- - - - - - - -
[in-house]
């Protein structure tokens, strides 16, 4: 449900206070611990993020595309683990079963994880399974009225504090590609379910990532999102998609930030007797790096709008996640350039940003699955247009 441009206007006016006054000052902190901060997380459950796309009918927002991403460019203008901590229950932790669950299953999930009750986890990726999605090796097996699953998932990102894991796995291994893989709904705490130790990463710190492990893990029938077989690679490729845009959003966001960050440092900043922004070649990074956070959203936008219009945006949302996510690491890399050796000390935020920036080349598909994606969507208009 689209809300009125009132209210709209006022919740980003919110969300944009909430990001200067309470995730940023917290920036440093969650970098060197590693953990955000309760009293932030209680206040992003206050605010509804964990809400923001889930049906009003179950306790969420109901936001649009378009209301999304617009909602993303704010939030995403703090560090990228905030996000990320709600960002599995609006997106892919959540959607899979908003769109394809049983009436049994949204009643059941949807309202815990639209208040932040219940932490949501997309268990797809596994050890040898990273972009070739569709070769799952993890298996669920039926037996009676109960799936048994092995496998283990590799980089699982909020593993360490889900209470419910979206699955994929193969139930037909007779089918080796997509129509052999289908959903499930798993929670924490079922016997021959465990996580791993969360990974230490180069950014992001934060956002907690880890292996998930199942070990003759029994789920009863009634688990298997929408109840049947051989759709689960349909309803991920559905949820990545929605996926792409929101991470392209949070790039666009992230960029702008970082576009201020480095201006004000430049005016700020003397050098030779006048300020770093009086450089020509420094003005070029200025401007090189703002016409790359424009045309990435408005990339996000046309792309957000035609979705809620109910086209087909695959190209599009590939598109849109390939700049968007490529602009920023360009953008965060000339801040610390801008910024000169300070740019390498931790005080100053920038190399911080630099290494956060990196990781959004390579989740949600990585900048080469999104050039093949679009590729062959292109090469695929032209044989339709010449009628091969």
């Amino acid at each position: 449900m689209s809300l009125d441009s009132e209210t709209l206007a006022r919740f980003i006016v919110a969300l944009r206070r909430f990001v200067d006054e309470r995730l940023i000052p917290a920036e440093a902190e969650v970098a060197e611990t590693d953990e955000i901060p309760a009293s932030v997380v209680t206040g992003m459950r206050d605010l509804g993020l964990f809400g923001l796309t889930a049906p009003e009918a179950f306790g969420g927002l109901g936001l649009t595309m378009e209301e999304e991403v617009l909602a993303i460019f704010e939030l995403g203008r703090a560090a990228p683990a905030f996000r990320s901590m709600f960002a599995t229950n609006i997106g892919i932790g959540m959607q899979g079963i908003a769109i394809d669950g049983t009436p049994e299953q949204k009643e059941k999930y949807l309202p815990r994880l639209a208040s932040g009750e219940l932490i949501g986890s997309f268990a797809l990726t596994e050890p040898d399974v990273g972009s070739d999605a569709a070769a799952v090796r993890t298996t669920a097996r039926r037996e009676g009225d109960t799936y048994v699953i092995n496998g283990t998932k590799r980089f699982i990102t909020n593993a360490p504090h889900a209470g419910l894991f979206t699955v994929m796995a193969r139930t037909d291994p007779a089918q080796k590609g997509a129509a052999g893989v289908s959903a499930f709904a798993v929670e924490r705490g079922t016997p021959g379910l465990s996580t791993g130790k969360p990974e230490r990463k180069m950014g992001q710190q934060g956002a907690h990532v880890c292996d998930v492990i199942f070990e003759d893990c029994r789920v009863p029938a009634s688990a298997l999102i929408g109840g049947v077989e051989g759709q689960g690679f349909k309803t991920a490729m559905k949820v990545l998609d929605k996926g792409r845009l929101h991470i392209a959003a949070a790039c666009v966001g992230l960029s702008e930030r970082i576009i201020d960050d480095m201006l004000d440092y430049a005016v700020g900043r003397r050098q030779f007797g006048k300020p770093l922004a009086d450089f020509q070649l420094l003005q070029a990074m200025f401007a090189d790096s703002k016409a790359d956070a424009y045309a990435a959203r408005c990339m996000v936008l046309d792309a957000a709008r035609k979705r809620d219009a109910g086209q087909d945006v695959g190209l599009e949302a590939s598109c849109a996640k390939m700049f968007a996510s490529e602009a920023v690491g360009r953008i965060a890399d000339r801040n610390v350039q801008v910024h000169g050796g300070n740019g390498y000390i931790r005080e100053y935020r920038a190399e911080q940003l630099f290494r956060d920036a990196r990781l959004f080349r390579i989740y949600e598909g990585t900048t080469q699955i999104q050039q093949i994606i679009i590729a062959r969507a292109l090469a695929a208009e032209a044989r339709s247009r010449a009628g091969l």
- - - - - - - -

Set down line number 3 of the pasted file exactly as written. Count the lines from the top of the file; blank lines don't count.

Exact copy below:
């Amino acid at each position: 449900m689209s809300l009125d441009s009132e209210t709209l206007a006022r919740f980003i006016v919110a969300l944009r206070r909430f990001v200067d006054e309470r995730l940023i000052p917290a920036e440093a902190e969650v970098a060197e611990t590693d953990e955000i901060p309760a009293s932030v997380v209680t206040g992003m459950r206050d605010l509804g993020l964990f809400g923001l796309t889930a049906p009003e009918a179950f306790g969420g927002l109901g936001l649009t595309m378009e209301e999304e991403v617009l909602a993303i460019f704010e939030l995403g203008r703090a560090a990228p683990a905030f996000r990320s901590m709600f960002a599995t229950n609006i997106g892919i932790g959540m959607q899979g079963i908003a769109i394809d669950g049983t009436p049994e299953q949204k009643e059941k999930y949807l309202p815990r994880l639209a208040s932040g009750e219940l932490i949501g986890s997309f268990a797809l990726t596994e050890p040898d399974v990273g972009s070739d999605a569709a070769a799952v090796r993890t298996t669920a097996r039926r037996e009676g009225d109960t799936y048994v699953i092995n496998g283990t998932k590799r980089f699982i990102t909020n593993a360490p504090h889900a209470g419910l894991f979206t699955v994929m796995a193969r139930t037909d291994p007779a089918q080796k590609g997509a129509a052999g893989v289908s959903a499930f709904a798993v929670e924490r705490g079922t016997p021959g379910l465990s996580t791993g130790k969360p990974e230490r990463k180069m950014g992001q710190q934060g956002a907690h990532v880890c292996d998930v492990i199942f070990e003759d893990c029994r789920v009863p029938a009634s688990a298997l999102i929408g109840g049947v077989e051989g759709q689960g690679f349909k309803t991920a490729m559905k949820v990545l998609d929605k996926g792409r845009l929101h991470i392209a959003a949070a790039c666009v966001g992230l960029s702008e930030r970082i576009i201020d960050d480095m201006l004000d440092y430049a005016v700020g900043r003397r050098q030779f007797g006048k300020p770093l922004a009086d450089f020509q070649l420094l003005q070029a990074m200025f401007a090189d790096s703002k016409a790359d956070a424009y045309a990435a959203r408005c990339m996000v936008l046309d792309a957000a709008r035609k979705r809620d219009a109910g086209q087909d945006v695959g190209l599009e949302a590939s598109c849109a996640k390939m700049f968007a996510s490529e602009a920023v690491g360009r953008i965060a890399d000339r801040n610390v350039q801008v910024h000169g050796g300070n740019g390498y000390i931790r005080e100053y935020r920038a190399e911080q940003l630099f290494r956060d920036a990196r990781l959004f080349r390579i989740y949600e598909g990585t900048t080469q699955i999104q050039q093949i994606i679009i590729a062959r969507a292109l090469a695929a208009e032209a044989r339709s247009r010449a009628g091969l």